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 Post subject: Gelcoat Repair
PostPosted: May 24th, 2005, 7:45 am 
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Joined: May 2nd, 2005, 9:40 am
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Location: Richmond, ON
I am planning an 8 day trip down the Esnagami and noticed a few chips in the gelcoat of my fibreglass canoe. They aren't big (not even the size of an end of a pencil). I can see the fibreglass but it is not damaged. My concern is that it is located in the bow where the canoe takes the brunt of the blows from rocks.

The question is: Should I repair these small scratches before more damage is done or should I wait till it starts penetrating the fibreglass?


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PostPosted: May 24th, 2005, 9:32 am 
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Location: Bancroft, Ontario Canada
If it's a good canoe and appearances matter, I usually repair and paint soon after. If it's an old bashed-up hunkajunk, the repairs can wait.

It sounds like appearances matter since you've noticed some minor dings. If there's a chance that water could be getting under the fiberglass and causing some delamination, probably best to repair. If the dings are still waterproof, you might be able to wait until after your trip and then repair any additional damage that's on the hull. Hard to say without actually seeing the damage.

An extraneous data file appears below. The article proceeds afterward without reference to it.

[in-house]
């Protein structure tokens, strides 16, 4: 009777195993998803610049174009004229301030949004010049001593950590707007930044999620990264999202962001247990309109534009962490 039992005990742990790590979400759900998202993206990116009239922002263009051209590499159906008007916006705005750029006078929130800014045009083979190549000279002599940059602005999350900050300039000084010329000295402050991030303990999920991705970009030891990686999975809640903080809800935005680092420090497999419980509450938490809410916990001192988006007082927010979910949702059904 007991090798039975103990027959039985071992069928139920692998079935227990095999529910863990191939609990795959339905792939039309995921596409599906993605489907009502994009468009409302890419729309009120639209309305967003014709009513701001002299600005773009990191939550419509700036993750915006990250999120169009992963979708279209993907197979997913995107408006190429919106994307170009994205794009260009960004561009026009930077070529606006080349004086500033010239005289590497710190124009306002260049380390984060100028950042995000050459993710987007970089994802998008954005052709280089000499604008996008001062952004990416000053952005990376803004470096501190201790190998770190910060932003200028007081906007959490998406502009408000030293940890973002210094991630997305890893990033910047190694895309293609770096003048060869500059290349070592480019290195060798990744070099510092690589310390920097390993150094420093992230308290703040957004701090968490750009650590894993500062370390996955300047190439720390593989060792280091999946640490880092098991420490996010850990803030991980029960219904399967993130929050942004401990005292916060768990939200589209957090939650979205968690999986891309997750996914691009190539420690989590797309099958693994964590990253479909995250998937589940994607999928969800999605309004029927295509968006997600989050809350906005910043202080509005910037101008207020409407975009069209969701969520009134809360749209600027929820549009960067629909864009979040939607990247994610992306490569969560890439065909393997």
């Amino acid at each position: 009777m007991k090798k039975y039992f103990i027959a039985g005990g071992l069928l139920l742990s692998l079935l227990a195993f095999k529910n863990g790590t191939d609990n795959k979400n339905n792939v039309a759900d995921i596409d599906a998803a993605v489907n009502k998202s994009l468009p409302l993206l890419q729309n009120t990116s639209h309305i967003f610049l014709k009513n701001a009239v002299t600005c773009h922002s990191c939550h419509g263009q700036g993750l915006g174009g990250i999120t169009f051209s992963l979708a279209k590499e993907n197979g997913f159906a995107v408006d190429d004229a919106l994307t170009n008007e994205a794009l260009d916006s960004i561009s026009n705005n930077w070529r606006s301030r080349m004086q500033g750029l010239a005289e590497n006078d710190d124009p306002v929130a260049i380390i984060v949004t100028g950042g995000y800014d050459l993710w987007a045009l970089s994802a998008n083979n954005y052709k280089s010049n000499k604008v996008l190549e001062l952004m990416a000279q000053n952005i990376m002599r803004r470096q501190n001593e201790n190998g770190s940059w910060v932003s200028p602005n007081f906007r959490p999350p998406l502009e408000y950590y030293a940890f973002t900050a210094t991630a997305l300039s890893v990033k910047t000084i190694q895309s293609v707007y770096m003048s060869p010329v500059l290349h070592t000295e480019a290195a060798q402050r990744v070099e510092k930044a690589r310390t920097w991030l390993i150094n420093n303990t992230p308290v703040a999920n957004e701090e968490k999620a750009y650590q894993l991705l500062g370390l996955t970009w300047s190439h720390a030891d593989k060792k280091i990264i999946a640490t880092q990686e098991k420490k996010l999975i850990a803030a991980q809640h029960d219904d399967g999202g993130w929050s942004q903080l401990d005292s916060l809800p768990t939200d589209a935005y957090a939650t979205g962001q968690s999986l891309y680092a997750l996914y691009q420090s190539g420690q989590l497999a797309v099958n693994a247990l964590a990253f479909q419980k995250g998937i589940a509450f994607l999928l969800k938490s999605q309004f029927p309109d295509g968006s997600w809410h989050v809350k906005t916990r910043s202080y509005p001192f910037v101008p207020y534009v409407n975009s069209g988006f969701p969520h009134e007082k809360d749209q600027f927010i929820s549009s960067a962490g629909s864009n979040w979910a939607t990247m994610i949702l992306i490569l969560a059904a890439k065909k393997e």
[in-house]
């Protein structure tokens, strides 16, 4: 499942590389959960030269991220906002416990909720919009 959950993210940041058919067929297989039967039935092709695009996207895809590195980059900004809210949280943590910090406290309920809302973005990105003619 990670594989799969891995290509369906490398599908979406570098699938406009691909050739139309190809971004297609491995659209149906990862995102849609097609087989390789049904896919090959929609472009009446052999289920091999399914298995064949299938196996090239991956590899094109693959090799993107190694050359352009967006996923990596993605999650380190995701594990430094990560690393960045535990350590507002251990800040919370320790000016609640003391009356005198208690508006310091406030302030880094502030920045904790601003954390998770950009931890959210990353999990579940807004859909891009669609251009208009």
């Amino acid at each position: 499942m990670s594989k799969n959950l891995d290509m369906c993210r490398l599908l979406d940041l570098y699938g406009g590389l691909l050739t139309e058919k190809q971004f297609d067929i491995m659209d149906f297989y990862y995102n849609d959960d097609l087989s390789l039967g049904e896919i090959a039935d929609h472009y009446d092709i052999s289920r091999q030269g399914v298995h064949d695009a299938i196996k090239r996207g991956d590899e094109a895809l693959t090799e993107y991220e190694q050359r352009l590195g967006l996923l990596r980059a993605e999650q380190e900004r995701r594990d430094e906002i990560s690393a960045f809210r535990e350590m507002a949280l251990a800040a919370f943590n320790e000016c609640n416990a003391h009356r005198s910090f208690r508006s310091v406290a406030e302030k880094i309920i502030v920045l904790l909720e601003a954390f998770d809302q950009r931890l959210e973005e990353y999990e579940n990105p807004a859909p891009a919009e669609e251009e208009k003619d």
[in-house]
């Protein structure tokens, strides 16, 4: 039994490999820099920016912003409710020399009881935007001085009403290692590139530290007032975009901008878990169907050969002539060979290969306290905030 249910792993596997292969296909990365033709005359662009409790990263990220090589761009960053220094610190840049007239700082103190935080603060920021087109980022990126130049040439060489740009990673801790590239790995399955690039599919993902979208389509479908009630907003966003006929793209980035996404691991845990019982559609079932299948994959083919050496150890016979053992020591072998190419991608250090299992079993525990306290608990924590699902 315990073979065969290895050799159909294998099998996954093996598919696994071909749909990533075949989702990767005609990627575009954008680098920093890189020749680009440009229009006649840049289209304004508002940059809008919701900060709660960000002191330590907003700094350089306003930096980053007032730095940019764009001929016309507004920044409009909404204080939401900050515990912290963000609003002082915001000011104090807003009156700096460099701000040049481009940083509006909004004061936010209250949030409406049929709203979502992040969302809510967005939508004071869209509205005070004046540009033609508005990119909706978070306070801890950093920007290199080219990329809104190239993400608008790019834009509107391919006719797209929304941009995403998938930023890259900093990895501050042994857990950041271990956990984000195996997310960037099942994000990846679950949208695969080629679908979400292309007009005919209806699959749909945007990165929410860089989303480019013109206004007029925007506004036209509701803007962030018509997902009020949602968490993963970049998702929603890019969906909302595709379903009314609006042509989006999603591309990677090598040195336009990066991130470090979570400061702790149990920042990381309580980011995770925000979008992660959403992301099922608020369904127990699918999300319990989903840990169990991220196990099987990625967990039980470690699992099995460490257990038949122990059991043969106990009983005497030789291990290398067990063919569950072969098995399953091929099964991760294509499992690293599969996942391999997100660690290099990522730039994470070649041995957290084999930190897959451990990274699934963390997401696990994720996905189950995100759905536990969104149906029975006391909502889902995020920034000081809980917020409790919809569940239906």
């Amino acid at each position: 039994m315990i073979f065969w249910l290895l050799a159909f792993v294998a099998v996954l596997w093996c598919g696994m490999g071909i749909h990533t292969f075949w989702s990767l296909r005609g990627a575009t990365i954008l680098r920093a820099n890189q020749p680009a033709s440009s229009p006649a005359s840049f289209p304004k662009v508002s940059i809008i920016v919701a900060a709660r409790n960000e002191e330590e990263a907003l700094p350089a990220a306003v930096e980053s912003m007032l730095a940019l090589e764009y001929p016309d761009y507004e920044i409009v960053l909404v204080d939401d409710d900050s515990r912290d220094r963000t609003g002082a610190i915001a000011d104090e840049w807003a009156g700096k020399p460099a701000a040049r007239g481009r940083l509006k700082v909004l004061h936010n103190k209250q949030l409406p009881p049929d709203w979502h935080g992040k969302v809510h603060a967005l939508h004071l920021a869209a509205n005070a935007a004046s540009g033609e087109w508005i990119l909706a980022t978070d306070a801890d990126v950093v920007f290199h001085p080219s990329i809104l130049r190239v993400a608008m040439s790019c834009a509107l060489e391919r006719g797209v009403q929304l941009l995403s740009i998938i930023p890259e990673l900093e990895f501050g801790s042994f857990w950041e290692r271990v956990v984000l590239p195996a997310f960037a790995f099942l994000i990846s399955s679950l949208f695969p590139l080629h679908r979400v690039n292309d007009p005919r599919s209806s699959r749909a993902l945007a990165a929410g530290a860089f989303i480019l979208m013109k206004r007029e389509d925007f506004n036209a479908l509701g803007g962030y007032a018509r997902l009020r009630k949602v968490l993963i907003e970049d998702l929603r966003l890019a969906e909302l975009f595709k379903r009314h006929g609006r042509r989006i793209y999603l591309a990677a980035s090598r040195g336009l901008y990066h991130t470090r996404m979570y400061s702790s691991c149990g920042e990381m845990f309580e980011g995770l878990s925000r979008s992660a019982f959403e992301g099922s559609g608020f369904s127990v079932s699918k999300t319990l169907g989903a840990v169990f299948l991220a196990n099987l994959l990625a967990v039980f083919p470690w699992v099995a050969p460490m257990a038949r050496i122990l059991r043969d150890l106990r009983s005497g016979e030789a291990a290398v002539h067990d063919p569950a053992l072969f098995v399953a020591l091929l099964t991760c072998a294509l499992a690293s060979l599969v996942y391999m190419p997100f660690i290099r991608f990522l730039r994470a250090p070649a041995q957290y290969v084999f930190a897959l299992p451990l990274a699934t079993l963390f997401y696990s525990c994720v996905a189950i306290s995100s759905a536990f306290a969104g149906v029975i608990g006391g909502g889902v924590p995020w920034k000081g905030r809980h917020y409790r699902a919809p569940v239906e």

Either way, you should have some repair materials on hand if you plan on doing the repairs yourself, and now might be a good time to start.

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PostPosted: May 24th, 2005, 9:53 am 
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Appearances are not important to me, I just don't want these scratches to go any deeper. Last year our friends put a hole in their canoe. Fortunately it was on the last day of our expedition.

To repair it I hear I need to sand it down, activate the old gelcoat with Styrene then work gelcoat paste into the v-groove. Does this sound right?


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PostPosted: May 24th, 2005, 10:25 am 
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That sounds about right, except that wiping down with acetone first is sometimes recommended to clean off any oils or waxes in the area so that the styrene won't be blocked. In theory, the styrene is supposed to soften the base gelcoat so that a chemical bond can form with the base and the repair paste. This is supposed to be like welding the two together rather than a mechanical bond only.

Some use the gelcoat repair paste only, without styrene, after roughening up the scratch with sandpaper and they've said it bonds well enough. I've used an epoxy with filler mixed in the same way.

If the paint's going to be a gelcoat paint, it probably won't bond well to epoxy. I used a two-part polyurethane (Endura) to paint over and that bonds well to both gelcoat and epoxy.

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 Post subject:
PostPosted: June 5th, 2005, 9:06 pm 
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Location: Sudbury, ON
frozentripper, it looks like endura recommends a primer coat http://www.endura.ca/marine.htm.
Did you get away with a topcoat by itself and how well has it stood up to abuse?